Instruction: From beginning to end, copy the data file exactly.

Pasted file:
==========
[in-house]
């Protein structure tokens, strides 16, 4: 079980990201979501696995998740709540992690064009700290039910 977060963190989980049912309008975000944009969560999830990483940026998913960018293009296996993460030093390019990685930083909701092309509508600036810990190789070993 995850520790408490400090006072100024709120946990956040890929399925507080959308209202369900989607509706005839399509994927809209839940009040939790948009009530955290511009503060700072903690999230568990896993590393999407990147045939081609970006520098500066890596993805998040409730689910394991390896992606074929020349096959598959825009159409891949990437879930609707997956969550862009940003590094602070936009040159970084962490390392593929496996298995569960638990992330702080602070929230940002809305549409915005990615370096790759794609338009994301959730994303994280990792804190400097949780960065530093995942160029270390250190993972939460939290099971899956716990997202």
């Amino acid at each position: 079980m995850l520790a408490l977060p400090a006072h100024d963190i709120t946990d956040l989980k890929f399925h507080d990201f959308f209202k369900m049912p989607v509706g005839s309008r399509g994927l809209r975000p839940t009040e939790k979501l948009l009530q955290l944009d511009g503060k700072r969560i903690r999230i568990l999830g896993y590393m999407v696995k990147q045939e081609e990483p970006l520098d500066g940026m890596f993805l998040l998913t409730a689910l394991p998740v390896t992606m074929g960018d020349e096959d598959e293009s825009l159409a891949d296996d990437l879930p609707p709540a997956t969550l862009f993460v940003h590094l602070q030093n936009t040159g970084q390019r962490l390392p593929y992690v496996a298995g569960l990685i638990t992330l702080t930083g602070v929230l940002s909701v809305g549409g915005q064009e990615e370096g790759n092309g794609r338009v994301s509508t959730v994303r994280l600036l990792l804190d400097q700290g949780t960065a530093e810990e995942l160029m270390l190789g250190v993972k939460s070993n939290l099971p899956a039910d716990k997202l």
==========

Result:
[in-house]
């Protein structure tokens, strides 16, 4: 079980990201979501696995998740709540992690064009700290039910 977060963190989980049912309008975000944009969560999830990483940026998913960018293009296996993460030093390019990685930083909701092309509508600036810990190789070993 995850520790408490400090006072100024709120946990956040890929399925507080959308209202369900989607509706005839399509994927809209839940009040939790948009009530955290511009503060700072903690999230568990896993590393999407990147045939081609970006520098500066890596993805998040409730689910394991390896992606074929020349096959598959825009159409891949990437879930609707997956969550862009940003590094602070936009040159970084962490390392593929496996298995569960638990992330702080602070929230940002809305549409915005990615370096790759794609338009994301959730994303994280990792804190400097949780960065530093995942160029270390250190993972939460939290099971899956716990997202």
């Amino acid at each position: 079980m995850l520790a408490l977060p400090a006072h100024d963190i709120t946990d956040l989980k890929f399925h507080d990201f959308f209202k369900m049912p989607v509706g005839s309008r399509g994927l809209r975000p839940t009040e939790k979501l948009l009530q955290l944009d511009g503060k700072r969560i903690r999230i568990l999830g896993y590393m999407v696995k990147q045939e081609e990483p970006l520098d500066g940026m890596f993805l998040l998913t409730a689910l394991p998740v390896t992606m074929g960018d020349e096959d598959e293009s825009l159409a891949d296996d990437l879930p609707p709540a997956t969550l862009f993460v940003h590094l602070q030093n936009t040159g970084q390019r962490l390392p593929y992690v496996a298995g569960l990685i638990t992330l702080t930083g602070v929230l940002s909701v809305g549409g915005q064009e990615e370096g790759n092309g794609r338009v994301s509508t959730v994303r994280l600036l990792l804190d400097q700290g949780t960065a530093e810990e995942l160029m270390l190789g250190v993972k939460s070993n939290l099971p899956a039910d716990k997202l």